Panasonic TX-P46GT30 - Setup and 3D Performance

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The

P46GT30 is endorsed by both the Imaging Science Foundation (ISF) and THX, so

it’s no great surprise to find it packing both a decent suite of calibration

tools and dedicated Professional (ISF) and THX picture presets. Among the set

up aids are adjustments for the set’s gamma level and a degree of colour

management.

There are certainly more fulsome calibration toolsets available

elsewhere in the TV world, including on Panasonic’s own VT30 series. But so far

as we’re concerned there’s more than enough flexibility here to satisfy a

typical mainstream user.

In fact,

we’d venture to suggest that any ISF-certified TV will have more flexibility in

its set up than your average user will ever dream of needing.

It’s also

a handy fact that the THX mode, while not absolutely perfect (in that it looks

a touch soft and tends to push orange a little hard for our tastes) is

nonetheless a much more successful preset for watching HD movies than any of

the factory-established presets you usually find on a TV.

Panasonic P46GT30

The panel

inside the P46GT30 is one of Panasonic’s new NeoPlasma affairs, meaning that it

benefits from that panel’s pretty much wholesale improvement to everything from

colour and contrast to brightness, power efficiency and response/decay time –

the latter point being crucial to keeping dreaded crosstalk ghosting noise out

of 3D pictures.

In fact,

it’s the P46GT30’s freedom from crosstalk that remains to some extent its

single strongest suit versus all the other 3D TVs that have come our way in the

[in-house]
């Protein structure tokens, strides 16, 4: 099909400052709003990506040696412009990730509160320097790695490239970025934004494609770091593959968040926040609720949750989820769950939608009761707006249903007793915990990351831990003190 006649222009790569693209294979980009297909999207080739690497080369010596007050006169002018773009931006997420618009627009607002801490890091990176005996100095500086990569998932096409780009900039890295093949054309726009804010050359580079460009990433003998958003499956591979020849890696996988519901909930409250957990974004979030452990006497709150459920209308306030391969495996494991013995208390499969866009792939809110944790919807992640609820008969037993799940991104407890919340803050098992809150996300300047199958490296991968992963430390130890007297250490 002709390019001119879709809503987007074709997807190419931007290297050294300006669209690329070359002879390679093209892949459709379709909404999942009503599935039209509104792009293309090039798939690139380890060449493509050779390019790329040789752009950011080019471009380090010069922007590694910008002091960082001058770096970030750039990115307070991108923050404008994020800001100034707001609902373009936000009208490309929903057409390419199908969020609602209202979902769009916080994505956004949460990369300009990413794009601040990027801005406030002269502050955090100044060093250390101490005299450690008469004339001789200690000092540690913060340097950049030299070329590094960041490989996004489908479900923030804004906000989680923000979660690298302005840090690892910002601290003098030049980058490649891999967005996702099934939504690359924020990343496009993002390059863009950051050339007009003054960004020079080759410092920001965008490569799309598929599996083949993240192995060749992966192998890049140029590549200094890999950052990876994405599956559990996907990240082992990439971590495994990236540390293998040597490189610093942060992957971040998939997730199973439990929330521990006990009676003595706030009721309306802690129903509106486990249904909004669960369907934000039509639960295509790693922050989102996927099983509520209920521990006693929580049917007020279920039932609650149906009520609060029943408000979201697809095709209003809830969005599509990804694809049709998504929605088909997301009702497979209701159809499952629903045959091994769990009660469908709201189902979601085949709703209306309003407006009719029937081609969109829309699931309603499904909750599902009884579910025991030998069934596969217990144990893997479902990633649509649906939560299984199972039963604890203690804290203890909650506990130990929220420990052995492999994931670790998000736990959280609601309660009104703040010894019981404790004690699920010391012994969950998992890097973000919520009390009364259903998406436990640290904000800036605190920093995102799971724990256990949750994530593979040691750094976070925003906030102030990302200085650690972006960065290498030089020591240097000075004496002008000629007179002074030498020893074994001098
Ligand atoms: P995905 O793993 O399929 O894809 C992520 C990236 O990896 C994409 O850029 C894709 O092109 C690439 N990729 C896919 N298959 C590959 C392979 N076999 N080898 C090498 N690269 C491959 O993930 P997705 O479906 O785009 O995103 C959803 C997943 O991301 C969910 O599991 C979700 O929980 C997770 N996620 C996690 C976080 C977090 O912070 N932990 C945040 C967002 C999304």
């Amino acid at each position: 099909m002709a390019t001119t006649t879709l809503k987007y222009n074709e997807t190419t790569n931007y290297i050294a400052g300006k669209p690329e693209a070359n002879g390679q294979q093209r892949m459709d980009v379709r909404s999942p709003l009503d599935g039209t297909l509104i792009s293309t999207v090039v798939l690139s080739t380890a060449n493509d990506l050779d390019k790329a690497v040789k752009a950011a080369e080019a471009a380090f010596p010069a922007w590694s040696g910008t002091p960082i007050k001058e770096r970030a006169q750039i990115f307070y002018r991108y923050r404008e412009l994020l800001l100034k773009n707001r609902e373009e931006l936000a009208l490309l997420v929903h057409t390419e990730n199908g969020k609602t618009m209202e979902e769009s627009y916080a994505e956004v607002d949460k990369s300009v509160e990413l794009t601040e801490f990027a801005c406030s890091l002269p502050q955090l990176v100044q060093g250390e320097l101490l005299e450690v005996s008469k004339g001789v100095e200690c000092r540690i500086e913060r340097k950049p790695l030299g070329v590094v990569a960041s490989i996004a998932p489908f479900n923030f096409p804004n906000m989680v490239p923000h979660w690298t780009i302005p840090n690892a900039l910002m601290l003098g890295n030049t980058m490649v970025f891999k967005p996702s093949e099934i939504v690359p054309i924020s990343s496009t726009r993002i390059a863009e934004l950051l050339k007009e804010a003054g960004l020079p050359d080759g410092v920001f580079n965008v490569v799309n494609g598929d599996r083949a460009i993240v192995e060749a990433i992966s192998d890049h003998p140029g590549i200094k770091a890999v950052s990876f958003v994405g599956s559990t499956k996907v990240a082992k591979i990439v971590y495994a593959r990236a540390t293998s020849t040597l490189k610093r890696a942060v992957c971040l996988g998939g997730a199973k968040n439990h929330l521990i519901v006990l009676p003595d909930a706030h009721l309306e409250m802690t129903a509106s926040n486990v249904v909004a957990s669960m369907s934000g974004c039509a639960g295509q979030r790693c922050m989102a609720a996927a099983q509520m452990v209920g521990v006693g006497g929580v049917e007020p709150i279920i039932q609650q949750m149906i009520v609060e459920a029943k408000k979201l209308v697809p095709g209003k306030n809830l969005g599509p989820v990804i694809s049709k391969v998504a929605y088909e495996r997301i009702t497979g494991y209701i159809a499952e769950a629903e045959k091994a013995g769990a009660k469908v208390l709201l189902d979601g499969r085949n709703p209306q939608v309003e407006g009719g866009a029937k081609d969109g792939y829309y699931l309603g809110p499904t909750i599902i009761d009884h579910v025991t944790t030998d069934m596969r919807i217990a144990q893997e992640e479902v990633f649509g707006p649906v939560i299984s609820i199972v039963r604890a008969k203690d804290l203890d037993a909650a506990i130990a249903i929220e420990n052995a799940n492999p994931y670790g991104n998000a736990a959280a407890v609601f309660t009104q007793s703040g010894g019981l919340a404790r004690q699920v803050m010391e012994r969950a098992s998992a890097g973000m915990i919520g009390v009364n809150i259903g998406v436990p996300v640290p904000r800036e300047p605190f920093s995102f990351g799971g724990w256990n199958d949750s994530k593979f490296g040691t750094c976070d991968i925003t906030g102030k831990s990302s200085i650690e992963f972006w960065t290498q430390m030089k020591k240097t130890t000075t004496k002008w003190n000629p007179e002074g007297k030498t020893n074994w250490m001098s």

course of 2011. There really is hardly any of the double ghosting to be seen

anywhere, not even when watching Sky’s side-by-side 3D broadcasts.

We can’t

go so far as to call the P46GT30 ‘crosstalk free’, as there are discernible

signs of it every now and then. It’s still visible during Tangled’s always-revealing lantern sequence, for instance. But ‘discernible’ and ‘visible’ are a million miles from the

levels of sometimes quite egregious crosstalk noted on many rival TVs, and for 95 per cent

of the time it’s so subtle when it does appear on the P46GT30 that you really

have to be looking for it to become distracted by it.

The only extra point to add here is that we strongly recommend turning off Panasonic’s Intelligent Frame Creation system while watching 3D, as leaving it on appears to slightly increase crosstalk.

The

P46GT30’s 3D performance is also done no harm by the extremely deep and

believable black levels the set achieves, which immediately creates a more

‘film-like’ environment for the 3D pictures to work within.

Thanks to the sets plasma technology, there’s none of the backlight

inconsistency you sometimes get with edge-LED TVs. This kind of backlight ramps up

brightness levels to compensate for the dimming effect of active shutter

glasses. There’s even a fair degree of shadow detail visible in dark areas

during 3D viewing, proving the worth of the improvements Panasonic has wrought

to its plasma technology since its 2010 models.

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